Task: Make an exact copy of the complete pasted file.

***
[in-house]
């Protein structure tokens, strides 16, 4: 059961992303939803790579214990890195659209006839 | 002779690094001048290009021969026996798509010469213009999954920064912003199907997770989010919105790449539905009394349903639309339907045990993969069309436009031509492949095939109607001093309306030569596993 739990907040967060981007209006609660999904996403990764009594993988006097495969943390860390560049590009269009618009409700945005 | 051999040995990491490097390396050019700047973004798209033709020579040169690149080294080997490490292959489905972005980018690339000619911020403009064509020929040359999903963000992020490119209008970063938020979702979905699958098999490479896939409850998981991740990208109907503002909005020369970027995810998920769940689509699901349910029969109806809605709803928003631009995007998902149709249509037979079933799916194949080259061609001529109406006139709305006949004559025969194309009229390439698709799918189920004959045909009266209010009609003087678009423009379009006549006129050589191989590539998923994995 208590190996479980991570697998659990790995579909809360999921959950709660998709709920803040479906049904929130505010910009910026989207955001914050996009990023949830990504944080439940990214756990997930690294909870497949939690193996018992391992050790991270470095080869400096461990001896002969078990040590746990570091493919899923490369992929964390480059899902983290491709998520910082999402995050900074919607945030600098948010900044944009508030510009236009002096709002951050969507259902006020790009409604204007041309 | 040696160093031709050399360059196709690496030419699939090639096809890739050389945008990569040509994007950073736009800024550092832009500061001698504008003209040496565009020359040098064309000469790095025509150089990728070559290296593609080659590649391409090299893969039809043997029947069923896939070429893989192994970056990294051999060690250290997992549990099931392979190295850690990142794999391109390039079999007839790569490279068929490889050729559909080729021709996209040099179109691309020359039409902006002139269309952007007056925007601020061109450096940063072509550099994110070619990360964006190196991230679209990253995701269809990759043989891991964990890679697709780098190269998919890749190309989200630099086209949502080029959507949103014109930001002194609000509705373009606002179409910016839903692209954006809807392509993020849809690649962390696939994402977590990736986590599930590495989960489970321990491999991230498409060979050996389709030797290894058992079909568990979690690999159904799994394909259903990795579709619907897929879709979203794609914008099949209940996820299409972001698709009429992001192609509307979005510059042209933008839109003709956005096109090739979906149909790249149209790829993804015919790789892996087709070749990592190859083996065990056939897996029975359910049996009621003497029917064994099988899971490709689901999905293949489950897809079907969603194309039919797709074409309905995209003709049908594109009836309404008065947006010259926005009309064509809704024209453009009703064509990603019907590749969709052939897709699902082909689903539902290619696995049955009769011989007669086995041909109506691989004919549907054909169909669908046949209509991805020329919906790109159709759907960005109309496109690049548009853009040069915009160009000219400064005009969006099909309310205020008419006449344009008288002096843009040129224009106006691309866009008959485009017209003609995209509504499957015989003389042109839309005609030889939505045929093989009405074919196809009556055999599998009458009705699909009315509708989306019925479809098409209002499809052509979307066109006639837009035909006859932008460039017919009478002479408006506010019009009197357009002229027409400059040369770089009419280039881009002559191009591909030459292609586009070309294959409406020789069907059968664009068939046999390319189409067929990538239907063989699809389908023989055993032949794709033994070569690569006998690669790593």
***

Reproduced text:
[in-house]
């Protein structure tokens, strides 16, 4: 059961992303939803790579214990890195659209006839 | 002779690094001048290009021969026996798509010469213009999954920064912003199907997770989010919105790449539905009394349903639309339907045990993969069309436009031509492949095939109607001093309306030569596993 739990907040967060981007209006609660999904996403990764009594993988006097495969943390860390560049590009269009618009409700945005 | 051999040995990491490097390396050019700047973004798209033709020579040169690149080294080997490490292959489905972005980018690339000619911020403009064509020929040359999903963000992020490119209008970063938020979702979905699958098999490479896939409850998981991740990208109907503002909005020369970027995810998920769940689509699901349910029969109806809605709803928003631009995007998902149709249509037979079933799916194949080259061609001529109406006139709305006949004559025969194309009229390439698709799918189920004959045909009266209010009609003087678009423009379009006549006129050589191989590539998923994995 208590190996479980991570697998659990790995579909809360999921959950709660998709709920803040479906049904929130505010910009910026989207955001914050996009990023949830990504944080439940990214756990997930690294909870497949939690193996018992391992050790991270470095080869400096461990001896002969078990040590746990570091493919899923490369992929964390480059899902983290491709998520910082999402995050900074919607945030600098948010900044944009508030510009236009002096709002951050969507259902006020790009409604204007041309 | 040696160093031709050399360059196709690496030419699939090639096809890739050389945008990569040509994007950073736009800024550092832009500061001698504008003209040496565009020359040098064309000469790095025509150089990728070559290296593609080659590649391409090299893969039809043997029947069923896939070429893989192994970056990294051999060690250290997992549990099931392979190295850690990142794999391109390039079999007839790569490279068929490889050729559909080729021709996209040099179109691309020359039409902006002139269309952007007056925007601020061109450096940063072509550099994110070619990360964006190196991230679209990253995701269809990759043989891991964990890679697709780098190269998919890749190309989200630099086209949502080029959507949103014109930001002194609000509705373009606002179409910016839903692209954006809807392509993020849809690649962390696939994402977590990736986590599930590495989960489970321990491999991230498409060979050996389709030797290894058992079909568990979690690999159904799994394909259903990795579709619907897929879709979203794609914008099949209940996820299409972001698709009429992001192609509307979005510059042209933008839109003709956005096109090739979906149909790249149209790829993804015919790789892996087709070749990592190859083996065990056939897996029975359910049996009621003497029917064994099988899971490709689901999905293949489950897809079907969603194309039919797709074409309905995209003709049908594109009836309404008065947006010259926005009309064509809704024209453009009703064509990603019907590749969709052939897709699902082909689903539902290619696995049955009769011989007669086995041909109506691989004919549907054909169909669908046949209509991805020329919906790109159709759907960005109309496109690049548009853009040069915009160009000219400064005009969006099909309310205020008419006449344009008288002096843009040129224009106006691309866009008959485009017209003609995209509504499957015989003389042109839309005609030889939505045929093989009405074919196809009556055999599998009458009705699909009315509708989306019925479809098409209002499809052509979307066109006639837009035909006859932008460039017919009478002479408006506010019009009197357009002229027409400059040369770089009419280039881009002559191009591909030459292609586009070309294959409406020789069907059968664009068939046999390319189409067929990538239907063989699809389908023989055993032949794709033994070569690569006998690669790593």